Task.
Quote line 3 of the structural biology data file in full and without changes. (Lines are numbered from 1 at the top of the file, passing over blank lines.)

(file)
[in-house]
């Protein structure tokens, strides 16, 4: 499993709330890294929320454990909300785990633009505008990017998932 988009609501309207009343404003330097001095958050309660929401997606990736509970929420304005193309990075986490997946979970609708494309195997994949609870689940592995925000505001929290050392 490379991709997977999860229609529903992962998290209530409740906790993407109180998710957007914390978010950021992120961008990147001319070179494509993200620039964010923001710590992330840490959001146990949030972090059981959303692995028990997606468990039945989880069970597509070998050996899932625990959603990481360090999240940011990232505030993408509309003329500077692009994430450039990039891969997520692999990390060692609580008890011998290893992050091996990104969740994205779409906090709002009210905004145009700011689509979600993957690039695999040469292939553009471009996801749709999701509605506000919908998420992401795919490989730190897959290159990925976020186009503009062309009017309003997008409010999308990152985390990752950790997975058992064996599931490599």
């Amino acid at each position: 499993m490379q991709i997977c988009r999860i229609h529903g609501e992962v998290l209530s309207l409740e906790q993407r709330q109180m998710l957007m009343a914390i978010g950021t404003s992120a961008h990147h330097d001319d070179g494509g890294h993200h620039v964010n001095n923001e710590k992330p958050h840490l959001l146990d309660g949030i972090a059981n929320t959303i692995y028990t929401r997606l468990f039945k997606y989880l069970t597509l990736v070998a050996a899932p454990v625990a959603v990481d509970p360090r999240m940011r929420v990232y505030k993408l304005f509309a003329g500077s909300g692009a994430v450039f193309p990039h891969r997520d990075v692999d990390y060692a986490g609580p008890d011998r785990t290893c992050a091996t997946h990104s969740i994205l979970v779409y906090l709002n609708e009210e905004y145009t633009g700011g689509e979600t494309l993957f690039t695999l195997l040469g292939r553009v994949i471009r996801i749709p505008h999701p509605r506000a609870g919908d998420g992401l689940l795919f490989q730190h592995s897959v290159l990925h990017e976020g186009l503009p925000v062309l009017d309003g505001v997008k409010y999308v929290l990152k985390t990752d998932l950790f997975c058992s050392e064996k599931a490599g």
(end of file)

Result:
């Amino acid at each position: 499993m490379q991709i997977c988009r999860i229609h529903g609501e992962v998290l209530s309207l409740e906790q993407r709330q109180m998710l957007m009343a914390i978010g950021t404003s992120a961008h990147h330097d001319d070179g494509g890294h993200h620039v964010n001095n923001e710590k992330p958050h840490l959001l146990d309660g949030i972090a059981n929320t959303i692995y028990t929401r997606l468990f039945k997606y989880l069970t597509l990736v070998a050996a899932p454990v625990a959603v990481d509970p360090r999240m940011r929420v990232y505030k993408l304005f509309a003329g500077s909300g692009a994430v450039f193309p990039h891969r997520d990075v692999d990390y060692a986490g609580p008890d011998r785990t290893c992050a091996t997946h990104s969740i994205l979970v779409y906090l709002n609708e009210e905004y145009t633009g700011g689509e979600t494309l993957f690039t695999l195997l040469g292939r553009v994949i471009r996801i749709p505008h999701p509605r506000a609870g919908d998420g992401l689940l795919f490989q730190h592995s897959v290159l990925h990017e976020g186009l503009p925000v062309l009017d309003g505001v997008k409010y999308v929290l990152k985390t990752d998932l950790f997975c058992s050392e064996k599931a490599g």